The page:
If you were unfortunate enough to be suffering from hemorrhoids, would you consider applying 350 volt electric shocks to the affected area – supplied via an electric fish? Improbable though it may seem, such practices were well known in Roman times – predating modern TENS machines by some 2000 years.
“Ecclesiastes 1:9 states that there is ‘nothing new under the sun’; and such is the case with electrical stimulation. Aristotle, Pliny, and Plutarch recognized the numbing effect of electricity when referring to the application of the torpedo fish to the body. Scribonius Largus advocated the use of piscine electrotherapy for the relief of pain associated with gout, headache, arthritis, and hemorrhoids. Various means of providing electrical current were developed, including the use of the electric ray or great Nile catfish.“ [our hyperlink]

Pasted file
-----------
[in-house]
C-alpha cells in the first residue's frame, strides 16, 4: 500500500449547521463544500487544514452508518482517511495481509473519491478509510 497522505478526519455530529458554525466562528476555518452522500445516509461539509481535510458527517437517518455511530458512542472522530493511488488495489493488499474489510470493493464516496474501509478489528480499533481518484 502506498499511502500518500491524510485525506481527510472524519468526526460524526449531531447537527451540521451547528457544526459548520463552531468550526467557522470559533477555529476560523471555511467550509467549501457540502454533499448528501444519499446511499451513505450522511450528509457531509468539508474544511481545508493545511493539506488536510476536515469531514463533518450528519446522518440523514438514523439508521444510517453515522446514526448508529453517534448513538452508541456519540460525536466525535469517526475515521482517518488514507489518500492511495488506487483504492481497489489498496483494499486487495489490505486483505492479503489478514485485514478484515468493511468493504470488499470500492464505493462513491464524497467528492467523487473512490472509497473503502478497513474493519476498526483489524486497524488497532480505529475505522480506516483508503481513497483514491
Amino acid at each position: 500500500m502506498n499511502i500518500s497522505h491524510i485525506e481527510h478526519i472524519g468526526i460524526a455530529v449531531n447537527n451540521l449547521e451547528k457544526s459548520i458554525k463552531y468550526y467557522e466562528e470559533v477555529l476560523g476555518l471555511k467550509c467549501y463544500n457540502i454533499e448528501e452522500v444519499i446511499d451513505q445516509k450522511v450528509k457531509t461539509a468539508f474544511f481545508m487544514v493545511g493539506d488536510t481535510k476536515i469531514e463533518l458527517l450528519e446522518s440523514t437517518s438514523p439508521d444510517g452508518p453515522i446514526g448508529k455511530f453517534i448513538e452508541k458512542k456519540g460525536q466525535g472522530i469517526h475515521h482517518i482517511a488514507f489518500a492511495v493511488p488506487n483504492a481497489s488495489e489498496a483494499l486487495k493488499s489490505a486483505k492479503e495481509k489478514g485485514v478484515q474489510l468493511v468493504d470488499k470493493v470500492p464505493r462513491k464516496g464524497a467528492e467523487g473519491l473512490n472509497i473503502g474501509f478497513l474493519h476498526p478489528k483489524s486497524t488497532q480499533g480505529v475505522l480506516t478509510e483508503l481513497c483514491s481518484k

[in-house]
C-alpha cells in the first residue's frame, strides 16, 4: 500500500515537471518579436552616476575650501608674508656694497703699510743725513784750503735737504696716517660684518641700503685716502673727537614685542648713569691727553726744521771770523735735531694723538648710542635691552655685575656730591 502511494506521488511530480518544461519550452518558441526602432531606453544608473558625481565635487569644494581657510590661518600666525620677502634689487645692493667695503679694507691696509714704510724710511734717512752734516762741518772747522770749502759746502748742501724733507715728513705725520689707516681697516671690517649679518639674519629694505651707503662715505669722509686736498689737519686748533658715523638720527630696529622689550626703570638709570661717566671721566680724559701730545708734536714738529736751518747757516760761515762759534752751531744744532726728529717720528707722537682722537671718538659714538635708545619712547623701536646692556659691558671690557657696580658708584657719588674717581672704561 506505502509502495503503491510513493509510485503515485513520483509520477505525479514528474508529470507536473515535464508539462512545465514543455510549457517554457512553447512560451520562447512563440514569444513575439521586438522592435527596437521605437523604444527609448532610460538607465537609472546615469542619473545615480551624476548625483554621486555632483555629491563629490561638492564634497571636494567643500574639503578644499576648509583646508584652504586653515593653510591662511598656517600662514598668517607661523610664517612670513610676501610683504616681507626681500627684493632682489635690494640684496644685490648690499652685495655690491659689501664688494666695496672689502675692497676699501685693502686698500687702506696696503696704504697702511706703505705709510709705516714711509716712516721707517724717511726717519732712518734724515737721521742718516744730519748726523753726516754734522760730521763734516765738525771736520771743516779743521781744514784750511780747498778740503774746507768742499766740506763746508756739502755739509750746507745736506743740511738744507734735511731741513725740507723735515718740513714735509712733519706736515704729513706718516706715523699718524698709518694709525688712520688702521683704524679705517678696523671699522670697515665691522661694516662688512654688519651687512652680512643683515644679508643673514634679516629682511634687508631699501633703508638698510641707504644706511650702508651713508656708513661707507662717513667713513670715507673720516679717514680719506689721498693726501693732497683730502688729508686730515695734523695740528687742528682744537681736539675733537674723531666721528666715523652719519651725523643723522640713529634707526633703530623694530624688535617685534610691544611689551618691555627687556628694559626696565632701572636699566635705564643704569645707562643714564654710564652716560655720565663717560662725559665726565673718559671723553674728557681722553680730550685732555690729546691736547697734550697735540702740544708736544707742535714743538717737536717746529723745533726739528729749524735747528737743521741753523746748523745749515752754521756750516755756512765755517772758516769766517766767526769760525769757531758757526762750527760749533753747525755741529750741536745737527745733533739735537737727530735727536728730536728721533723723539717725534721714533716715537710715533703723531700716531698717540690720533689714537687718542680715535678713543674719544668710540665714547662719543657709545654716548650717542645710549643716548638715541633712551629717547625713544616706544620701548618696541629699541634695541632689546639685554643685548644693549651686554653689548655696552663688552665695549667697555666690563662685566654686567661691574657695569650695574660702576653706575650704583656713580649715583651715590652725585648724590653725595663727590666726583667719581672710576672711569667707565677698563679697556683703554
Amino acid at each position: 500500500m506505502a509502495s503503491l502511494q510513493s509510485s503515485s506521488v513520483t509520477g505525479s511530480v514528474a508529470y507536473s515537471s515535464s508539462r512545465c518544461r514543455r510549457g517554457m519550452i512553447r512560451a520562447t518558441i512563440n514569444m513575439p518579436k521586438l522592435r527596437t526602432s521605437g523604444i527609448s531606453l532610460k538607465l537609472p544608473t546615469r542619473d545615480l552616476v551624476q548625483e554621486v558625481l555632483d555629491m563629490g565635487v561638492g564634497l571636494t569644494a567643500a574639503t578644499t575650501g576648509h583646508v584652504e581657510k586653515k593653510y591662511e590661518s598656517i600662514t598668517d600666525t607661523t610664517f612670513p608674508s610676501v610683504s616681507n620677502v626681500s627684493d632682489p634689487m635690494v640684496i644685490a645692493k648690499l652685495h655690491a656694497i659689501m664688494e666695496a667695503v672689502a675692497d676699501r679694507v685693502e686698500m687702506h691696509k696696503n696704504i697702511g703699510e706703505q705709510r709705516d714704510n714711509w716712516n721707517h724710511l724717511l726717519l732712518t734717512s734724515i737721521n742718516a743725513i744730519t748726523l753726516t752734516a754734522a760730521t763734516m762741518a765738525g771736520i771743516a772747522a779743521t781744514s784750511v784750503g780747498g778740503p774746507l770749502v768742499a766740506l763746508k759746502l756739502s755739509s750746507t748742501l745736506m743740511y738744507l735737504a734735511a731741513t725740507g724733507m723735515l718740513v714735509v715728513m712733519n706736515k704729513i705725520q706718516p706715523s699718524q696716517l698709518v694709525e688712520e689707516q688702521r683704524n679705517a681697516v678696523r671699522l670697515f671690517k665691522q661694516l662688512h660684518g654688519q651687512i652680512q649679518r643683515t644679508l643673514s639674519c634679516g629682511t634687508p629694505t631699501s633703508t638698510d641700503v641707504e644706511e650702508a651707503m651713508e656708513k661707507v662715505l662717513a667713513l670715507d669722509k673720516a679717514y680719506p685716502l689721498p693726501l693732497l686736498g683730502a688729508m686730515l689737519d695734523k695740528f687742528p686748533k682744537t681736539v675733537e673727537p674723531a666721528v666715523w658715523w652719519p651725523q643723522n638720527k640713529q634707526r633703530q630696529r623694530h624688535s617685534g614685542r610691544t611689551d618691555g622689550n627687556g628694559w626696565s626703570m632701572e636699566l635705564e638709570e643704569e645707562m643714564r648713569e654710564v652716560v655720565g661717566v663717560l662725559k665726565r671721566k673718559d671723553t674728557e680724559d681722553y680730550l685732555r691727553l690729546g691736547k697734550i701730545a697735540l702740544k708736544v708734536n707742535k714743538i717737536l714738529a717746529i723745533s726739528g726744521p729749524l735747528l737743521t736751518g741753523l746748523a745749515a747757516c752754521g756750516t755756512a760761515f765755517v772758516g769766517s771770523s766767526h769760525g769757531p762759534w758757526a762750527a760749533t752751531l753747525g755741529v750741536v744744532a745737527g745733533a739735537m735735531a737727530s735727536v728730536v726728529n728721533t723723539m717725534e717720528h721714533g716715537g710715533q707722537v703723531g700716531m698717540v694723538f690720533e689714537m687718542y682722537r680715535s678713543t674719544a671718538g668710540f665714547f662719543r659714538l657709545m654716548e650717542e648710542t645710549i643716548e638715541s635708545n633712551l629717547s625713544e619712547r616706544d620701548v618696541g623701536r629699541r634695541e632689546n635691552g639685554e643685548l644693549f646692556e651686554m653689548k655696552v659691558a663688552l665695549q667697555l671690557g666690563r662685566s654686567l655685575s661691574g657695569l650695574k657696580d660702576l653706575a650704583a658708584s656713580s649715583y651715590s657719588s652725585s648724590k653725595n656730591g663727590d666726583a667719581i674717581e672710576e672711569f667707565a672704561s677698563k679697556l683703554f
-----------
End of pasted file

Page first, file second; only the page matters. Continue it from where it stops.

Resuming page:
See: ‘The use of transcutaneous neural stimulation and isokinetic testing in arthroscopic knee surgery’, The American Journal of Sports Medicine, Volume: 13, issue: 1, page(s): 27-33.
Also see [electrically related]: The history of voltaic piles
Coming soon: The medical applications of electric cattle fences
The photo of Malapterurus electricus is courtesy Stan Shebs @ Wikpedia